"The data show that technology-based behavioral interventions will play an increasing role in the continuing care of emergency department patients," Ranney said. "But more research is needed, and while more than two-thirds of the patients in our emergency department use some form of technology regularly, the use of such technologies for clinical practice lags behind this trend."


'/>"/>

Contact: Ellen Slingsby
eslingsby@lifespan.org
401-444-6421
Lifespan
Source:Eurekalert

Related biology news :

1. Study: Wolverines need refrigerators
2. New study: Snacking on raisins significantly reduces overall post-meal blood sugar levels
3. Study: No-fat, low-fat dressings dont get most nutrients out of salads
4. Study: Seeping Arctic methane has serious implications for Florida coastline
5. Study: Seeking Arctic methane has serious implications for Florida coastline
6. Study: In-patient, out-patient stroke rehab might benefit from yoga
7. Army study: DNA vaccine and duck eggs protect against hantavirus disease
8. USF study: Common fungicide wreaks havoc on freshwater ecosystems
9. Study: Men who do load-bearing exercise in early 20s may be shielded from osteoporosis
10. U of I study: Lose body weight before gaining baby weight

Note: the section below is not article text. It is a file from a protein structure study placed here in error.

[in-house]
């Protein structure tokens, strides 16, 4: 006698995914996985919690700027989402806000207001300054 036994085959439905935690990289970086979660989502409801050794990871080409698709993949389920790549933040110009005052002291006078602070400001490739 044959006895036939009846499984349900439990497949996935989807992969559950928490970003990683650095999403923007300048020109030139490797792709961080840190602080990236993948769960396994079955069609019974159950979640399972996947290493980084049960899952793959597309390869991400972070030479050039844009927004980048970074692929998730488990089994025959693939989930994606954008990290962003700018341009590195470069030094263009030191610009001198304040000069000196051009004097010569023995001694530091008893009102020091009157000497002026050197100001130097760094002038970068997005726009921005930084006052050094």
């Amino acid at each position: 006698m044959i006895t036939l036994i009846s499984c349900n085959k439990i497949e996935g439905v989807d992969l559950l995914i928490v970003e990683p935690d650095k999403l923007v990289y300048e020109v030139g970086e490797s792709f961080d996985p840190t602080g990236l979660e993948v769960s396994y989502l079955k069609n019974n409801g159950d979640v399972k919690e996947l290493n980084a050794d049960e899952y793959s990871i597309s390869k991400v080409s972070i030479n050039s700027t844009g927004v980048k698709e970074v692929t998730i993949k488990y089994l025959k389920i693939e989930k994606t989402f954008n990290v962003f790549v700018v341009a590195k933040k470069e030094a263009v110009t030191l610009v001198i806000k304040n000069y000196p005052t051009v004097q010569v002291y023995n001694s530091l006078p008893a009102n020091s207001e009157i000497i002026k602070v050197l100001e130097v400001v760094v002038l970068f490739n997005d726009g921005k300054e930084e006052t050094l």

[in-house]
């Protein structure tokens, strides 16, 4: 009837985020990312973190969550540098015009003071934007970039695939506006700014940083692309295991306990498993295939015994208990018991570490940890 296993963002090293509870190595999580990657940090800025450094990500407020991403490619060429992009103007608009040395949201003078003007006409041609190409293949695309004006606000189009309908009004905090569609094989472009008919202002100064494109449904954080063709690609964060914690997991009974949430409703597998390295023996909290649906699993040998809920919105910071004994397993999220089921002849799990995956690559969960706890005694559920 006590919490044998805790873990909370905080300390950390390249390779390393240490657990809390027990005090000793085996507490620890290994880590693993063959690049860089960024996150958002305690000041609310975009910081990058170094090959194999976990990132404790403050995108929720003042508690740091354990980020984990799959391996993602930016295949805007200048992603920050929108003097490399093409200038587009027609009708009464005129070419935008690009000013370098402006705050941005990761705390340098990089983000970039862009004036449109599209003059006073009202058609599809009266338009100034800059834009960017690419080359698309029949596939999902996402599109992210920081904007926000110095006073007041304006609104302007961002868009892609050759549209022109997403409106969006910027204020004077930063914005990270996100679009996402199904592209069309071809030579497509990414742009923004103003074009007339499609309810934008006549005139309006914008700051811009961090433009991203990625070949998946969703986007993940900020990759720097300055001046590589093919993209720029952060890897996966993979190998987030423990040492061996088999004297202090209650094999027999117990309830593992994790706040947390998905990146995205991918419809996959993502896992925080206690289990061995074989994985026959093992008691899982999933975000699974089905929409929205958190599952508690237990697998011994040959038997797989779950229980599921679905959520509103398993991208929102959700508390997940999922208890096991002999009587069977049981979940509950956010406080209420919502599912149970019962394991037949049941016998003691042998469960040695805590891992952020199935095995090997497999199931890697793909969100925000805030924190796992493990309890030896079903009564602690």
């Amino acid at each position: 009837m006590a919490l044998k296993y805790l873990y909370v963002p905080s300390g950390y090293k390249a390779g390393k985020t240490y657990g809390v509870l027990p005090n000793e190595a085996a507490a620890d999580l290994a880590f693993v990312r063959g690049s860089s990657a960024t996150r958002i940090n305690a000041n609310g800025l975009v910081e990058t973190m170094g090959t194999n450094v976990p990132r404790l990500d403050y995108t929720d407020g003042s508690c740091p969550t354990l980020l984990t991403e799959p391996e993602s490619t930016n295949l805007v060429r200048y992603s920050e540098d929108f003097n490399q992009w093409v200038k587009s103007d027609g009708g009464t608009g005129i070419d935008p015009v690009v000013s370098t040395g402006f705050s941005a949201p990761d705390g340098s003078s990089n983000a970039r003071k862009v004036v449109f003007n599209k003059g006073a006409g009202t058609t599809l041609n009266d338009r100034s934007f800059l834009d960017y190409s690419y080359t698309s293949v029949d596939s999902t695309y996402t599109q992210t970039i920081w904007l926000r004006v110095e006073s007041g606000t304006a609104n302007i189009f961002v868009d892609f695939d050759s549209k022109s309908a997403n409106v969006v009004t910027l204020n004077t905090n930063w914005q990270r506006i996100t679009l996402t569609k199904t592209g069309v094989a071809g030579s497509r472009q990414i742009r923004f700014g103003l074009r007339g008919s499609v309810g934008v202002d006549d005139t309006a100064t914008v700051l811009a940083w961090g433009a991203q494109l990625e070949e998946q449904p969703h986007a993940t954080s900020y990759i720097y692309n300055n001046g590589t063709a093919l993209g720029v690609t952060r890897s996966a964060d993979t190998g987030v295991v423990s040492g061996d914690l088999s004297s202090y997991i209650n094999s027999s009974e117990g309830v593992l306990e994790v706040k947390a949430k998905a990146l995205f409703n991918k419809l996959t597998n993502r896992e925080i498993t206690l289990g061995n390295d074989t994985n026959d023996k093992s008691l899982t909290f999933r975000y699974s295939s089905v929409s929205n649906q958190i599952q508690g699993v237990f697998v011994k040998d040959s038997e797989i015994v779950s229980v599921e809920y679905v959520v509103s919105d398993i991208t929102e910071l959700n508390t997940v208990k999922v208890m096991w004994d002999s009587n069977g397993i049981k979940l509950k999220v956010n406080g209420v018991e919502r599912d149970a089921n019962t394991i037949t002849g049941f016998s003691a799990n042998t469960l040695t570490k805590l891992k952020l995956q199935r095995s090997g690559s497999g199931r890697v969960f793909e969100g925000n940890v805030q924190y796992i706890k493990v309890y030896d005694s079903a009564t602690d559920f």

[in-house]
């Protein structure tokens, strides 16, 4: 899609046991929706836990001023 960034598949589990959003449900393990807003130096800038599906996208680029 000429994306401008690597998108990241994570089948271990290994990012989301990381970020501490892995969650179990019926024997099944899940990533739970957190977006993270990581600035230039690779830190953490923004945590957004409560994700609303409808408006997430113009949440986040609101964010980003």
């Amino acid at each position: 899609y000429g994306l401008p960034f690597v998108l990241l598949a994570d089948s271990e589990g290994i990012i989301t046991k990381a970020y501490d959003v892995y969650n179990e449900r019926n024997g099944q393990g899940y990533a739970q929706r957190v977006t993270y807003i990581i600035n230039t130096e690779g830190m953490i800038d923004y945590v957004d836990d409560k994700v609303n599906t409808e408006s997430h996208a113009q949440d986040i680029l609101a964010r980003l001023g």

11. Study: Exercise can lead to female orgasm, sexual pleasure
Post Your Comments:
*Name:
*Comment:
*Email:
(Date:6/16/2016)... SAN FRANCISCO , June 16, 2016 /PRNewswire/ ... Market size is expected to reach USD ... report by Grand View Research, Inc. Technological proliferation ... and banking applications are expected to drive the ... ) , The development of ...
(Date:6/9/2016)... Paris Police Prefecture and ... ensure the safety of people and operations in several locations ... Teleste, an international technology group specialised in broadband ... its video security solution will be utilised by ... across the country. The system roll-out is scheduled for the ...
(Date:6/2/2016)... 2016 The Department of Transport Management ... 44 million US Dollar project, for the , ... Personalization, Enrolment, and IT Infrastructure , to ... and implementation of Identity Management Solutions. Numerous renowned international vendors ... Decatur was selected for the most compliant and ...
Breaking Biology News(10 mins):
(Date:6/27/2016)... ... June 27, 2016 , ... Newly created 4Sight ... solutions to the healthcare market. The company's primary focus is on new product ... marketing strategies that are necessary to help companies efficiently bring their products to ...
(Date:6/27/2016)... Ginkgo Bioworks , a leading organism design company ... as one of the World Economic Forum,s Technology ... companies. Ginkgo Bioworks is engineering biology to manufacture ... the nutrition, health and consumer goods sectors. The ... Fortune 500 companies to design microbes for their ...
(Date:6/24/2016)... NY (PRWEB) , ... June 24, 2016 , ... While ... machines such as the Cary 5000 and the 6000i models are higher end machines ... is the height of the spectrophotometer’s light beam from the bottom of the cuvette ...
(Date:6/23/2016)... ... 23, 2016 , ... UAS LifeSciences, one of the leading ... UP4™ Probiotics, into Target stores nationwide. The company, which has been manufacturing high ... its list of well-respected retailers. This list includes such fine stores as Whole ...
Breaking Biology Technology: